Photo Credit: Jewish Press

“This year’s Yom Kippur appeal is dedicated to renovating the shul’s beis medrash, announced Rabbi Dayan. “We need to raise a total of $100,000 to cover the renovation. We ask everyone to give generously so that we can meet our goal.”

The gabbai walked around the shul distributing pledge cards, while Rabbi Dayan continued to talk about the importance of Torah study in the shul.


When Rabbi Dayan finished, the gabbai collected the cards and announced the pledges. His assistant kept rough track of the total. When the gabbai finished, the assistant said: “We raised about $80,000 so far.”

“We need another $20,000 to reach our goal,” announced the gabbai. “Is there anyone who hasn’t donated yet and would like to pledge?”

A few people raised their hands and called out various sums of money.

“We need another $12,000 to reach our goal,” announced the gabbai. “Anybody else? We’re almost there!”

“I’ll add $1,800,” someone else said.

The gabbai waited a minute. “Getting closer,” he said. “Just another $10,000!”

There was silence in the shul. Finally, Mr. Hoffman spoke up: “I’ll add $10,000.”

“I would like to congratulate the community for its generosity,” said Rabbi Dayan. “May the zechus of Torah stand for us all in the year to come.”

After Yom Kippur, the gabbai and his assistant tallied the donation. “The total comes to $105,320,” said the gabbai.

“The small donations must have added up to more than I expected,” said the assistant. “We were only short $5,000 at the end, not $10,000. I wonder what Mr. Hoffman will have to say about that!”

“What’s the difference now?” said the gabbai. “Mr. Hoffman already pledged, so just leave it!”

“But Mr. Hoffman donated $10,000 only to help us reach our goal,” objected the assistant. “Had he known we had $95,000, he would have sufficed with adding $5,000, not $10,000.”

The two approached Rabbi Dayan and asked: “Is Mr. Hoffman required to pay the full $10,000?”

“A monetary transaction made in error is void,” replied Rabbi Dayan. “Regarding hekdesh, a pledge to the Temple made in error, Beis Shammai maintain it remains valid, whereas Beis Hillel maintain the pledge is void, as any other transaction. The halacha follows Beis Hillel. Similarly, a pledge to charity made in error is not binding.” (C.M. 232:1; Nazir 30b; B.B. 120b; Rama Y.D. 232:6, 258:2)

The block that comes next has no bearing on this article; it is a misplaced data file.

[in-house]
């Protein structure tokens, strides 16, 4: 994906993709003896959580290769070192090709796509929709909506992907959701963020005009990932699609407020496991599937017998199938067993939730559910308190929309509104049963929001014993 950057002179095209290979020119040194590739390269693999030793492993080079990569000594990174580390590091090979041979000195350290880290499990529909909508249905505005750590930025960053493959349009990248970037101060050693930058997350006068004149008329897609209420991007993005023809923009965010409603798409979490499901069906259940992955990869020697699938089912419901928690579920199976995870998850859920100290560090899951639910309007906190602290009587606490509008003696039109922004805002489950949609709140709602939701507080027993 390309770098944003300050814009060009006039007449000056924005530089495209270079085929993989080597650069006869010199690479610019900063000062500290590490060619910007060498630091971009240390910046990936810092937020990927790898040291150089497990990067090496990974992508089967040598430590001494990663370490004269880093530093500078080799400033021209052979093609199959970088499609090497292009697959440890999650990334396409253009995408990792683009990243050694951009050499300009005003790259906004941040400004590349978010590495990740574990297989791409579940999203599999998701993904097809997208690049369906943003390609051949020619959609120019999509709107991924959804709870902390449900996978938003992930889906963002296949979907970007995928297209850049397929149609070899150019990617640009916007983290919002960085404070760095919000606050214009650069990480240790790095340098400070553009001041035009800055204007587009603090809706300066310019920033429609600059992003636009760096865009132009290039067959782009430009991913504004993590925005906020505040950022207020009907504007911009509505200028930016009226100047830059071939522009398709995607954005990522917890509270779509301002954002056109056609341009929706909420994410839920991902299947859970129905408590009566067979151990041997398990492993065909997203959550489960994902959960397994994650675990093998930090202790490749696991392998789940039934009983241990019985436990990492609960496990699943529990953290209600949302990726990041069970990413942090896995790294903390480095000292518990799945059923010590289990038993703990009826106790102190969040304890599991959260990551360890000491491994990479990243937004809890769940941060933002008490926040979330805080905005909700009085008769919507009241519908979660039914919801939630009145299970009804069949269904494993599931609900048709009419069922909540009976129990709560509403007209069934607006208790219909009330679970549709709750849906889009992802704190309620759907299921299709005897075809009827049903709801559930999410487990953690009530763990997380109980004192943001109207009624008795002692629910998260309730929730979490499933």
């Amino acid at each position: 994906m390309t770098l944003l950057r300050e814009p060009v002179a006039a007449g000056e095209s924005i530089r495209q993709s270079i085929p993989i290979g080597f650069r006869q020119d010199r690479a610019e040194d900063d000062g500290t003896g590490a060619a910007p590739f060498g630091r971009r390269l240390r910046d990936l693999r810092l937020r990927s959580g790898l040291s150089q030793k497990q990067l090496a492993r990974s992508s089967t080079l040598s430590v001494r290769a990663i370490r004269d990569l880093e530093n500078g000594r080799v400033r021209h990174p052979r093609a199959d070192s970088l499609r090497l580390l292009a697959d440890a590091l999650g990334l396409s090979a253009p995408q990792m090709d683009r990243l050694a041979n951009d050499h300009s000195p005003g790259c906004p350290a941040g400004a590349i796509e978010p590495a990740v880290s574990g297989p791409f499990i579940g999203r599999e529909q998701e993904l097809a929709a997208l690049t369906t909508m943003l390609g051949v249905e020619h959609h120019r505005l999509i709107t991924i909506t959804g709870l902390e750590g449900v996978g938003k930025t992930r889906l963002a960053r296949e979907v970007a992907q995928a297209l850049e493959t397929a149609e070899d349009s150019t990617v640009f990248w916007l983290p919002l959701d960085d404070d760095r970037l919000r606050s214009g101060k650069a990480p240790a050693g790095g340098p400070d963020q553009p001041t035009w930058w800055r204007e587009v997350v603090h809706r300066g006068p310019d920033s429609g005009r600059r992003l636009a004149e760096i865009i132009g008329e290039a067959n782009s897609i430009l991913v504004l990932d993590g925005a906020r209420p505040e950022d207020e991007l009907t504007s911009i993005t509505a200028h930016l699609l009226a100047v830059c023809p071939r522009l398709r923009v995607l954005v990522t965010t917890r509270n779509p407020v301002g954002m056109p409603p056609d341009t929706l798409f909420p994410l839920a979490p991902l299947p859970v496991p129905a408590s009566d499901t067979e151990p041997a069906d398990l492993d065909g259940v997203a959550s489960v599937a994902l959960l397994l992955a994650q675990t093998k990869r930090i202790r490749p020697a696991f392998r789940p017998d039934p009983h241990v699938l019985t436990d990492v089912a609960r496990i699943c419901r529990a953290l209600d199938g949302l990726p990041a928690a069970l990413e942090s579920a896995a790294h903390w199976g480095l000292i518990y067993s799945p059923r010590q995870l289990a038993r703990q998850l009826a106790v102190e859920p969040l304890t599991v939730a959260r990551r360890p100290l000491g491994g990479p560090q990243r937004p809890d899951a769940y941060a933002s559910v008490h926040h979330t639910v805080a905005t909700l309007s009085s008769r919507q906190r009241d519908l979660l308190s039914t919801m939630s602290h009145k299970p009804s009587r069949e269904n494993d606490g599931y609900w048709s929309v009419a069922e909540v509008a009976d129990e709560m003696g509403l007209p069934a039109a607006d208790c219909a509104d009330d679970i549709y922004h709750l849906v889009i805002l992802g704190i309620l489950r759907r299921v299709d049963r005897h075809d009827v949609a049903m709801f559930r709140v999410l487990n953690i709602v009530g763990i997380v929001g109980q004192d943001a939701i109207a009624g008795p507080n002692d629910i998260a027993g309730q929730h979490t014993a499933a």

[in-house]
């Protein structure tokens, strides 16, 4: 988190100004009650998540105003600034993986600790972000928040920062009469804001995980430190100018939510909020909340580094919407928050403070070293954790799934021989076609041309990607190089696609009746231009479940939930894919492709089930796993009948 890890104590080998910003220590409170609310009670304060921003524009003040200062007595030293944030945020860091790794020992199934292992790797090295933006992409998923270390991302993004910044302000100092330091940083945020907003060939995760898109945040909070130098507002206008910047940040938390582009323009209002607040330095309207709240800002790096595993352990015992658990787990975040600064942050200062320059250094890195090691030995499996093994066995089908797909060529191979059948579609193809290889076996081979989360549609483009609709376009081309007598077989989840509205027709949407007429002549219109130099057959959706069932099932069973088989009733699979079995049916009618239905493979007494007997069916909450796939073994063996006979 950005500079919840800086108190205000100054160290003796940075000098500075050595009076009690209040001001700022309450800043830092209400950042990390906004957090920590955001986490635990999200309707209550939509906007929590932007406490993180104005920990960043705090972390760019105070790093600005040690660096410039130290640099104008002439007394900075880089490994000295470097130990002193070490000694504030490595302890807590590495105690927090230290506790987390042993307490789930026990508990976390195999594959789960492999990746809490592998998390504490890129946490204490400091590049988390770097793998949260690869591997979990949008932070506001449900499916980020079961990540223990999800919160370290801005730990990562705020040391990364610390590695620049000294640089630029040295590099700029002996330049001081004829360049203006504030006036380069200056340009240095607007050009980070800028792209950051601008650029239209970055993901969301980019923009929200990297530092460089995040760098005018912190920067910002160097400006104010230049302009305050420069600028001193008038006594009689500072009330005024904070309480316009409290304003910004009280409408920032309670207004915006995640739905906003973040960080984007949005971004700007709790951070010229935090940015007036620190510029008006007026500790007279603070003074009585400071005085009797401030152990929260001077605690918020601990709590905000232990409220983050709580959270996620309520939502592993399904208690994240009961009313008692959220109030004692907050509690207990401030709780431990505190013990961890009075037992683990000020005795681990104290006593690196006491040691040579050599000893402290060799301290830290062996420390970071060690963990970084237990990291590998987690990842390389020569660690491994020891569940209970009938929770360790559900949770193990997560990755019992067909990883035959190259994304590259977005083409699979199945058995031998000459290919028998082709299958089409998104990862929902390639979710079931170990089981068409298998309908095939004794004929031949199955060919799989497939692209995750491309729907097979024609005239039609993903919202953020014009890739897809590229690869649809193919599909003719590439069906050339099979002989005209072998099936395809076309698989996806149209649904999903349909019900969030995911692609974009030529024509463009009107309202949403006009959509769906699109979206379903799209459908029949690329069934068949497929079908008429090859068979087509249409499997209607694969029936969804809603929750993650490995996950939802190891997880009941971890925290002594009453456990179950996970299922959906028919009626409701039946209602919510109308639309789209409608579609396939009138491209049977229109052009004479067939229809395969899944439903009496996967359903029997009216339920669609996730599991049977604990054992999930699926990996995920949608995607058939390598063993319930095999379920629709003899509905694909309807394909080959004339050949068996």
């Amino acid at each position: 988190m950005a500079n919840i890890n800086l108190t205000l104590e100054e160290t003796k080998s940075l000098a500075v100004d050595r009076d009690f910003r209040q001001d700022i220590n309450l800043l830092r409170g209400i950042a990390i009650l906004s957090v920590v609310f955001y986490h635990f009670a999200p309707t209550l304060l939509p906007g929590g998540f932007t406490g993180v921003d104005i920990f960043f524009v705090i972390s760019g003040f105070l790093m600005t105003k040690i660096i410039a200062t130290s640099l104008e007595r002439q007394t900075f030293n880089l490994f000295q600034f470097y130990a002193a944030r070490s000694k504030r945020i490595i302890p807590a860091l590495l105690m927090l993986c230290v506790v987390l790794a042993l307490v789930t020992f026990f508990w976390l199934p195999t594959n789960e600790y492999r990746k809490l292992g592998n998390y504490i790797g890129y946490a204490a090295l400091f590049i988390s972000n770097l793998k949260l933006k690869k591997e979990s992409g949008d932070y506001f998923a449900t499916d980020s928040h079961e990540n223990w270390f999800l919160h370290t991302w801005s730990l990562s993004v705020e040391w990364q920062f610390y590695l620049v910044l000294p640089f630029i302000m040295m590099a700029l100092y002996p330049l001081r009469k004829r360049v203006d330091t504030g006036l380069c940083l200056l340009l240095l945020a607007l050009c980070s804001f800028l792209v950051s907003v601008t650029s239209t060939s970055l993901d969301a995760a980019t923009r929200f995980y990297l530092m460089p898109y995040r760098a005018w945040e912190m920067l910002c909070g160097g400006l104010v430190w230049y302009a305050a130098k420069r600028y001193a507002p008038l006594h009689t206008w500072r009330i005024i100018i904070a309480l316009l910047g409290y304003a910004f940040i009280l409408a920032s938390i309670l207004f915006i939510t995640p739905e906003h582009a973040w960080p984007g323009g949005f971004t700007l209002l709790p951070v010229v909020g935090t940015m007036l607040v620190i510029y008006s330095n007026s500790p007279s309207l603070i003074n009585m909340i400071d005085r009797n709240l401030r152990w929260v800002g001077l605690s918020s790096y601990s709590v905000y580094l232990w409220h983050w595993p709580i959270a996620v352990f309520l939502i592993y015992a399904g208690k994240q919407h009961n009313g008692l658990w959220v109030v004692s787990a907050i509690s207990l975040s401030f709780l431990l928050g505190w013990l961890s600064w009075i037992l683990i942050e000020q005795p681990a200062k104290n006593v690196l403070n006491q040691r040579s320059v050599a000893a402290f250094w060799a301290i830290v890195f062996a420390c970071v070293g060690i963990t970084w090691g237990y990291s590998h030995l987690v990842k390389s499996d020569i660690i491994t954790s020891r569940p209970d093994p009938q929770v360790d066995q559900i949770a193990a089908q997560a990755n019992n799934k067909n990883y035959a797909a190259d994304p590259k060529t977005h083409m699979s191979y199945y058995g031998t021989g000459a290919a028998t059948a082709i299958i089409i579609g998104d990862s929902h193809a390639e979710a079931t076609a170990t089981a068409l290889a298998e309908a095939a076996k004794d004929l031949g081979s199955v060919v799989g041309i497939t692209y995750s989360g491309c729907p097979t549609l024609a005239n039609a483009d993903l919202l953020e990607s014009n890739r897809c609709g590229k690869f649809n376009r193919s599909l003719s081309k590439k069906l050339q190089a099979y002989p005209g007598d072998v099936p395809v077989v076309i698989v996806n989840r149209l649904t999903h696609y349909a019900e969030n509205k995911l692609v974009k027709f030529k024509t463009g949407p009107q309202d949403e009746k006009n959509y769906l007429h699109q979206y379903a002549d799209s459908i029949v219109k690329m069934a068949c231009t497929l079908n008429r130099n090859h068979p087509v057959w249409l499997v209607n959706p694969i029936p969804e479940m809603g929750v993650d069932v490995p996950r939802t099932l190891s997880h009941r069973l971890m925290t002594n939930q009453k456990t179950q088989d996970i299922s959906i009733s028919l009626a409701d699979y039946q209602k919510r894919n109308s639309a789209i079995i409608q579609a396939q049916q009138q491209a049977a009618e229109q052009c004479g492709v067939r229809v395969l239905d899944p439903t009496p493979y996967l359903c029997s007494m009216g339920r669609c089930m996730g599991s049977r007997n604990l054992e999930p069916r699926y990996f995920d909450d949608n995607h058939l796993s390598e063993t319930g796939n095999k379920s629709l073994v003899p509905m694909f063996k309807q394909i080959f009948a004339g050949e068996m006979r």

“How do we know the pledge was in error, though?” asked the gabbai. “Perhaps Mr. Hoffman intended to donate $10,000 regardless!”

“Rabbi Meir Arik, in Imrei Yosher [II:138], addresses a similar question,” replied Rabbi Dayan. “Although unstated intentions, devarim shebalev, are often not considered, where circumstances clearly indicate it we follow the presumption. Here, Mr. Hoffman clearly donated in response to the gabbai‘s erroneous statement that $10,000 was missing, so his donation was in error.” (C.M. 207:3-4; Pischei Teshuvah Y.D. 232:2)

“Does Mr. Hoffman have to give the missing $5,000, at least?” asked the assistant.

“In principle, a vow that is partially void due to an error is completely void,” replied Rabbi Dayan. “Imrei Yosher, while suggesting that this rule might not apply regarding pledges to charity, which are valid without an utterance, is inclined to hold that there is no distinction and the entire pledge is void. Nonetheless, if the person states, when he finds out, that he intends to give the missing amount, it is like a new pledge.” (Nedarim 66a; Y.D. 229:1, Tzedakah U’Mishpat 4:7[25])

“I would suggest, though,” concluded Rabbi Dayan, “that perhaps Imrei Yosher addressed only a case where the extra amount was not needed. However, when an arbitrary goal is set for a cause, but any additional amount is needed and welcome, we would less easily assume that the donor had no intention to give beyond the amount missing from the goal, if he did not state so when he donated.”